When Texas courts award conservatorship, which is this state's name for child custody, they will do their best to try to determine the best interests of the children involved.
However, deciding what is or is not in the best interests of a child is not an easy task, particularly for a judge who likely does not know the full extent of an Austin family's situation, no matter how much he or she may try to be understanding about it.
The courts do have lists of factors, codified in Texas law, that they can and will use to help guide their decision-making in a child custody case. It is important for parents to be aware of what these factors are, as they can give important clues as to what sort of evidence a Texas judge would expect to hear from each parent during a custody proceeding.
When it comes to deciding whether to give both parents decision-making authority over their children, or a joint managing conservatorship, one of the court's major concerns will be whether and to what extent the two parents can get along with each other. As part of the order, the court may consider the wishes of an older child, particularly with respect to which parent will have the right to choose where the child lives. The court may also consider which of the two parents has, historically, been involved in and made the important decisions in the child's life.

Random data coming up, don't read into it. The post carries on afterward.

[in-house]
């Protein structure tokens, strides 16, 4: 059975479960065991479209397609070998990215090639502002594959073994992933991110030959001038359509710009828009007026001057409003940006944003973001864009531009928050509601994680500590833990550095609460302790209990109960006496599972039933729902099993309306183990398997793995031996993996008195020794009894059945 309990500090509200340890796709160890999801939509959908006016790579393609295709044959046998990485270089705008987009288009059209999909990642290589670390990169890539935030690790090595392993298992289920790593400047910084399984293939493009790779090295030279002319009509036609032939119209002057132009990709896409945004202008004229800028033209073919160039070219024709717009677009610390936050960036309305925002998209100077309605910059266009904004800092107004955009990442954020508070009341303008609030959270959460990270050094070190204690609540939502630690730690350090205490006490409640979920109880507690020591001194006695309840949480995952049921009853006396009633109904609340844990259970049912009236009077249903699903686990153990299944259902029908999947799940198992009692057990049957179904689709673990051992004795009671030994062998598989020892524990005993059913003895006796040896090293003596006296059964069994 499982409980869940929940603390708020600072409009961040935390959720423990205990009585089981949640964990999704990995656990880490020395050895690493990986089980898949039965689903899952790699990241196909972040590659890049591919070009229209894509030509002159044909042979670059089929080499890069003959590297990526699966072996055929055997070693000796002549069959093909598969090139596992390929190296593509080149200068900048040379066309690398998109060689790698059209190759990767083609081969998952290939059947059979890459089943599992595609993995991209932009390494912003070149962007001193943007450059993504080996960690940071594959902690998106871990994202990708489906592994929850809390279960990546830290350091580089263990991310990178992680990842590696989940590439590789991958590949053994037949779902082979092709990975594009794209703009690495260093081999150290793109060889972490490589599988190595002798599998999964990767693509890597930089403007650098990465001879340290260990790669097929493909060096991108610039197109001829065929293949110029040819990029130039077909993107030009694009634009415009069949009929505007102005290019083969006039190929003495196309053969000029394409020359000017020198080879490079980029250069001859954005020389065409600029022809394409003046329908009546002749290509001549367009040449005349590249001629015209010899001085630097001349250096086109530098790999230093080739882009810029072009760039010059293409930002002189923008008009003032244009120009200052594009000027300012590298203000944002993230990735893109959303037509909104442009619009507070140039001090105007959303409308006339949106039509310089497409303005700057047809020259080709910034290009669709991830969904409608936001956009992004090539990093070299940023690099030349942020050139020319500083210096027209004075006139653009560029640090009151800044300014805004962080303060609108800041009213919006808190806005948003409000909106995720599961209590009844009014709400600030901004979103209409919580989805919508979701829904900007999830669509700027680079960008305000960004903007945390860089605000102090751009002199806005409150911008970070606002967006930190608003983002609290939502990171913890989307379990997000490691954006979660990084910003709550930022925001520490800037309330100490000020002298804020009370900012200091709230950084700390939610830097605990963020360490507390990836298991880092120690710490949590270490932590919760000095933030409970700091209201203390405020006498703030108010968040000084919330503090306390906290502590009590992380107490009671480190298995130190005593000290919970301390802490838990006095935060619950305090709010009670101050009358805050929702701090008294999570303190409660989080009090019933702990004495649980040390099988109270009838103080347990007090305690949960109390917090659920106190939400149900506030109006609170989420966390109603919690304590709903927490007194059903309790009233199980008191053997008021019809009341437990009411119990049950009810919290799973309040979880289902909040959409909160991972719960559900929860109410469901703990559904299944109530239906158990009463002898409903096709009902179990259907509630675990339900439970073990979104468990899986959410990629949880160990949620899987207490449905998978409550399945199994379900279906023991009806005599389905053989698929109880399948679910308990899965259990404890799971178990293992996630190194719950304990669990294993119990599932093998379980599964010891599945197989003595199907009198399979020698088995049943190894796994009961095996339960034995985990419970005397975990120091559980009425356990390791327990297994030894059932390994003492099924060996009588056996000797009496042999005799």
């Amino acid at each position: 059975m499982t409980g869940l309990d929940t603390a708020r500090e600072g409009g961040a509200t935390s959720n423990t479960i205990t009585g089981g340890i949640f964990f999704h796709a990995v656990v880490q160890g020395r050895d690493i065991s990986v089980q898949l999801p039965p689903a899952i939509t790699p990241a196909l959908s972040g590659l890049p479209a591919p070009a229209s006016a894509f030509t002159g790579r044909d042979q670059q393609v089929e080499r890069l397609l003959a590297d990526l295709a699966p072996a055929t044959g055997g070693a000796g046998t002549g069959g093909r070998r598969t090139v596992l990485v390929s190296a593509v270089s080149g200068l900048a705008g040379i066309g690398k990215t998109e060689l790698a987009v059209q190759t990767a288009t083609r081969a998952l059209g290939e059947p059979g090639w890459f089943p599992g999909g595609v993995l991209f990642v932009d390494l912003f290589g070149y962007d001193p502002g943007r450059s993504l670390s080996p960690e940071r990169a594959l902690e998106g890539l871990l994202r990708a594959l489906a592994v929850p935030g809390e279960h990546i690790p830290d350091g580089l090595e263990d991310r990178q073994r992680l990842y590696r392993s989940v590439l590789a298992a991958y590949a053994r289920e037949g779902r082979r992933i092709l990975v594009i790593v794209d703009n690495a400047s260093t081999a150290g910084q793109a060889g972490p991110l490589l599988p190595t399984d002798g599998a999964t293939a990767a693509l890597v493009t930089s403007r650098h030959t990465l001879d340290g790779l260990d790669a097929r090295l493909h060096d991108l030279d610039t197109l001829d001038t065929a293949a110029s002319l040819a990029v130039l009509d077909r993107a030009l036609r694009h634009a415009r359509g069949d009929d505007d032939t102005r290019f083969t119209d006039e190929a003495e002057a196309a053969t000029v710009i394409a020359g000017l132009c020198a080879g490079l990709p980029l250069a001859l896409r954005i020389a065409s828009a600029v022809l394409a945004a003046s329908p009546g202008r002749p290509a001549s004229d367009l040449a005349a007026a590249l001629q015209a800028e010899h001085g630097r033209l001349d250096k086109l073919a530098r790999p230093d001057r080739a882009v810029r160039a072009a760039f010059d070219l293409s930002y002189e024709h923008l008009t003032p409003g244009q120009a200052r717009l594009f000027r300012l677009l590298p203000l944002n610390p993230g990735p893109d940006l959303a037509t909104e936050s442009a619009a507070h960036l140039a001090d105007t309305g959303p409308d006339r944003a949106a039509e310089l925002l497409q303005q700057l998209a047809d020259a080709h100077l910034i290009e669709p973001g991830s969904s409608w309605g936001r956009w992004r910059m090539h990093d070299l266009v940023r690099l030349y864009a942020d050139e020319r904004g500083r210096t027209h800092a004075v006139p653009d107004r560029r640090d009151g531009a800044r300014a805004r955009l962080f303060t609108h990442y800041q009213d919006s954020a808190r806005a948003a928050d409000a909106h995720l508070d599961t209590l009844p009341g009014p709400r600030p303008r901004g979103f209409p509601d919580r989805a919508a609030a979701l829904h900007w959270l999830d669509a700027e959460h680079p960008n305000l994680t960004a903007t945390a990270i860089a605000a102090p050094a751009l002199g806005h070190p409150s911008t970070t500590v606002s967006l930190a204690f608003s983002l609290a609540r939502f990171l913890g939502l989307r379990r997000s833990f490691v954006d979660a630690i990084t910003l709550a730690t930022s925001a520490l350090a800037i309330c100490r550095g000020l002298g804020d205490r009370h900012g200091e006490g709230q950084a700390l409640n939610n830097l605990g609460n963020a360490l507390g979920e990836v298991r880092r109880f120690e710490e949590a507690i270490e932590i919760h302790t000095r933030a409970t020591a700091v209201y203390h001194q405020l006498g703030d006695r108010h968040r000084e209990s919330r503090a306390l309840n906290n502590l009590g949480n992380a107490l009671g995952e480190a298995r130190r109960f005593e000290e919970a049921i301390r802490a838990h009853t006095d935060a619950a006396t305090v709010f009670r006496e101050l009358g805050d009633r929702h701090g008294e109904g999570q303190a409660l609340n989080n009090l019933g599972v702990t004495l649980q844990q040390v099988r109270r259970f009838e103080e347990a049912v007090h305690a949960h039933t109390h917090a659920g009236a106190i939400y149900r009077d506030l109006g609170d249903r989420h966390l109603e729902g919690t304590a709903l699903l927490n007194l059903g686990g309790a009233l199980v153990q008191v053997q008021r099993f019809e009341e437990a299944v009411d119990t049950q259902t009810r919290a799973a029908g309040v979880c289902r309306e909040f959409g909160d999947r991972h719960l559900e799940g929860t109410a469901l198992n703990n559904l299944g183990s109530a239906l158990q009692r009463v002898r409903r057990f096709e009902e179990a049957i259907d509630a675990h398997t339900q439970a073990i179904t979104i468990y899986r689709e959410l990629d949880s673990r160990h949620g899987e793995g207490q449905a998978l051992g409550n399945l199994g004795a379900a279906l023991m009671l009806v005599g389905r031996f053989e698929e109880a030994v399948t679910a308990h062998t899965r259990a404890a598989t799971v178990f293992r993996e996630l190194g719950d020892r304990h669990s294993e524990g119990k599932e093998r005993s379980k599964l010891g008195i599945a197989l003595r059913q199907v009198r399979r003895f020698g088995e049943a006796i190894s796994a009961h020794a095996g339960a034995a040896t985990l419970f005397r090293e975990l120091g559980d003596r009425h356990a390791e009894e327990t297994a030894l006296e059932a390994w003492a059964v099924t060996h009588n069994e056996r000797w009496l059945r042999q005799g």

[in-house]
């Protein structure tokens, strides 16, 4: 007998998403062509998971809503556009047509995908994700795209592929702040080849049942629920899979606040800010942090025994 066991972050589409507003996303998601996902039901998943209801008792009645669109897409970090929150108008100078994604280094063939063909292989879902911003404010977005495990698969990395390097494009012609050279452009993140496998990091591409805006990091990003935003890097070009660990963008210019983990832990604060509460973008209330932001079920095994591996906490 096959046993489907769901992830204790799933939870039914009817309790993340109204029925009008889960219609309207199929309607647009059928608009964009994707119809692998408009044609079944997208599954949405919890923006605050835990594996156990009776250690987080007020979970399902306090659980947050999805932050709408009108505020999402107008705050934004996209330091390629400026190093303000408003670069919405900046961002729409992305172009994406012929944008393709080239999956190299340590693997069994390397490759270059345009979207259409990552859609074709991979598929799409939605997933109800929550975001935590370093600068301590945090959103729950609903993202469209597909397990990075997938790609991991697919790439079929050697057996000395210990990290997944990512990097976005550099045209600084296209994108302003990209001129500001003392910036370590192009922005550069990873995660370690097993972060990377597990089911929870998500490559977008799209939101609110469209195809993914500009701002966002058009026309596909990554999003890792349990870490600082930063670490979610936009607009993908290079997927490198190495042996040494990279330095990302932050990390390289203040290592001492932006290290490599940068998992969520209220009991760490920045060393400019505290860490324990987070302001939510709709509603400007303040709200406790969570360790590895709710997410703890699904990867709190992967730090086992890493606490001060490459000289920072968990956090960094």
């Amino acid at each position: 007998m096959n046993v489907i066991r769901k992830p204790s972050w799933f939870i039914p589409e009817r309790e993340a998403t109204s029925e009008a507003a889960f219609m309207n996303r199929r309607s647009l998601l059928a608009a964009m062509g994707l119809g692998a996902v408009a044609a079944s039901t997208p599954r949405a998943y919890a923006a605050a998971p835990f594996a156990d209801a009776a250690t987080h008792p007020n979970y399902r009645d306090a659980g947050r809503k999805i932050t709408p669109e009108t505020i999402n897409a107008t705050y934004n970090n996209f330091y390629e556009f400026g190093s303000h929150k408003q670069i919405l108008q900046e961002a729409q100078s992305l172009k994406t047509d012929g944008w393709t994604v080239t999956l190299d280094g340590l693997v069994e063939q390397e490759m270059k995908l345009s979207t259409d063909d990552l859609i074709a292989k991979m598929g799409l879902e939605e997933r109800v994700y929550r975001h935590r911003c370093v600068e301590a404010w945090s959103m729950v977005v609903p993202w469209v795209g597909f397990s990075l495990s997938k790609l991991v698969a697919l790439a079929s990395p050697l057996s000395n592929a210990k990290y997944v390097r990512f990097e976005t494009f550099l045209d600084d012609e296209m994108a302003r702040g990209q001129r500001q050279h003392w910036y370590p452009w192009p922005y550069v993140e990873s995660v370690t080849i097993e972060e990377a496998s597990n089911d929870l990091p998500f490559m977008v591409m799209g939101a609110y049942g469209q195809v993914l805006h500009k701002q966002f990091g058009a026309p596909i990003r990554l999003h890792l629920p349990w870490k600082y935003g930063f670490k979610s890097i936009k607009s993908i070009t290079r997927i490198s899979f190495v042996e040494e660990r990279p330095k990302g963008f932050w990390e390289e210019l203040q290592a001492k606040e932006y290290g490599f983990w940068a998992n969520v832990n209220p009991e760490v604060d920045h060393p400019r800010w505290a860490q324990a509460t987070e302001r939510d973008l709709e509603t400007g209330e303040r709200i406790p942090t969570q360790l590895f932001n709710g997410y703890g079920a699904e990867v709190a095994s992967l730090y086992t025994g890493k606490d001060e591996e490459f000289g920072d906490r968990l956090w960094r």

Likewise, while Texas has what is called a standard possessory order that sets out parenting time for the hypothetical average family, a judge can consider a number of listed factors and decide to deviate from this standard in order to protect the child's best interests.
A parent in the Austin area who has questions about how a court will decide what is in the best interests of his or her children should consider speaking with an experienced family law attorney.